As Egyptians tried to shake loose nearly thirty years of darkness, the Egyptian press stumbled toward the sunlight, too. The early results portend vast journalistic shifts, and maybe not just in Egypt.

Egypt’s media have long been dominated by the state, as is true in much of the Arab world today. Egyptian journalists at the state-run outlets have traditionally been blind to the most pressing news while casting former president Hosni Mubarak as the people’s Pharaoh. Journalists who dared to touch taboo issues faced prison or heavy fines. News outlets that offended the regime were simply shut down. Independent bloggers were harassed and hounded by government-paid thugs.

It came as no surprise that when Al Jazeera, the fifteen-year-old Qatar-based outlet, defied threats and continued saturation reporting of the January 25th uprising, its Egyptian satellite signal was cut, its license pulled, and some of its journalists arrested. But Al Jazeera and its more conservative competitor, Dubai-based Al Arabiya, persevered. Along with a group of fearless bloggers and social media users, they cemented their place as the alternative to the state-run media’s lies.

In so doing, they underscored the necessity of honest, fearless reporting as a prerequisite for democratic change. The strongest message from Tahrir Square to journalists from Riyadh to Rabat is that stories that speak the truth carry the most power.

As the Mubarak regime’s shackles began to slip, Egyptian media reports began to change dramatically as journalists discovered their voices and consciences. Al Masry al Youm (Egypt Today), one of the country’s fledgling independent newspapers and a frequent regime critic, reported accounts of government thugs staging lootings. It challenged state media for spreading a “culture of fear” and conspiracy theories about Israeli-trained protestors. Journalists at Al Ahram, the government’s main mouthpiece, and at Rose al Youssef, another state-run paper, held demonstrations at their offices decrying corruption in journalism and lack of professionalism.

Some high-profile state television journalists took leaves of absence in protest of orders from on high to continue broadcasting propaganda. Shahira Amin, a prominent presenter, resigned. She told Al Jazeera’s English language service that she couldn’t “feed the public a pack of lies.”

While the upheaval’s fate was still unclear, Mohammed Ali Ibrahim, editor of Al Gomhouriya, a major state-run newspaper, addressed the protestors in a front-page column, saying, “We apologize for not hearing you, and if we heard you, for not paying attention to your demands.”

His apology was noted in Al Ahram’s English-language weekly, which also called out the state-run news media’s “reliance on exaggeration or outright lies” and refusal to tell the protestors’ stories. (Al Ahram didn’t mention its own record.)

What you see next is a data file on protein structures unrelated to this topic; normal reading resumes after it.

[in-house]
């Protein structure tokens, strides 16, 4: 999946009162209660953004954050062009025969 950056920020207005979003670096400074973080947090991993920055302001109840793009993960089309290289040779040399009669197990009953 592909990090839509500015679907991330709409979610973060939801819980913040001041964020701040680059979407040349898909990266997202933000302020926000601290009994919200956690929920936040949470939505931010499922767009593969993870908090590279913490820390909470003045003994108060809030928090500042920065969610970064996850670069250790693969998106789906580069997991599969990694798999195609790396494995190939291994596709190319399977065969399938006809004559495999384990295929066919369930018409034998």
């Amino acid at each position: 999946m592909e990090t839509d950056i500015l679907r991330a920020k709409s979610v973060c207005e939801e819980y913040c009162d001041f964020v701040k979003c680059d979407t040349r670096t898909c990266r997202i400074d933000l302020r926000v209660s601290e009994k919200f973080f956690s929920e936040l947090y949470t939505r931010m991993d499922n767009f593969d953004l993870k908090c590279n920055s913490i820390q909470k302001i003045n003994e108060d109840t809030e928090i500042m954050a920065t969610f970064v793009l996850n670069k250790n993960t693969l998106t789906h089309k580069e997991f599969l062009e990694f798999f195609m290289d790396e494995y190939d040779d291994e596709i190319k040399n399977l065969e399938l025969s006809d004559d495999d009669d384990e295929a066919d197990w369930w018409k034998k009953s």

This newfound honesty was only able to flourish after a path had been cleared both by journalists and social media users who risked their lives openly defying the government. Despite beatings and arrests, many journalists and bloggers persisted, bolstering morale by churning out ground-level accounts of critical events.

Twitter and the like became electronic megaphones, delivering both practical news (what streets were safe, where medics were needed) as well as charting participants’ emotions as they raced between elation, despair and, ultimately, absolute joy. Unlike failed protest drives by more established groups, youth-driven Facebook pages assembled thousands of supporters online and united disparate sectors of the eighty-million-person nation.

Just as the Tunisian upheaval inspired Egypt’s protestors, Arab journalists cannot ignore what happened in Egypt, the most populous Arab country. Although much of the region’s news media live under the thumb of the government, political parties, religious groups, or others who think they own the truth, Egypt has shown that it does not always have to be thus.

Online news operations have sprouted, angering and frustrating authorities in places like Kuwait and Jordan. Young Arab journalists are showing new daring in their reporting, and are coordinating across the region.

Arab journalists face great challenges even beyond government bullying: low pay, low respect, and editors too timid to make changes. As Egypt’s upheaval was evolving, Hisham Kassem, Al Masry al Youm’s first editor, likened the state-run media’s performance to a “crash-landing.” Speaking from Cairo, he said honest news coverage was gathering steam, but was not yet surging because editors didn’t know what lay ahead.

But the morning after Mubarak resigned, Al Ahram editors saw the future and rose to embrace it. They greeted readers with a stunning, bright red headline flared across its front page: THE PEOPLE OVERTHROW THE REGIME.

 

Stephen Franklin is a former reporter for the Chicago Tribune, the Detroit Free Press, The Philadelphia Bulletin, the Miami Herald, and the Pittsburgh Post-Gazette. A Pulitzer Prize finalist, he has trained journalists in Egypt, Saudi Arabia, Nepal, and Pakistan. He is currently the ethnic and community media director for the Community Media Workshop in Chicago, a nonprofit organization that helps Chicago's diverse communities and nonprofit organizations tell their stories. He is working on a book about his longtime bond with the Middle East, Captured by the Light.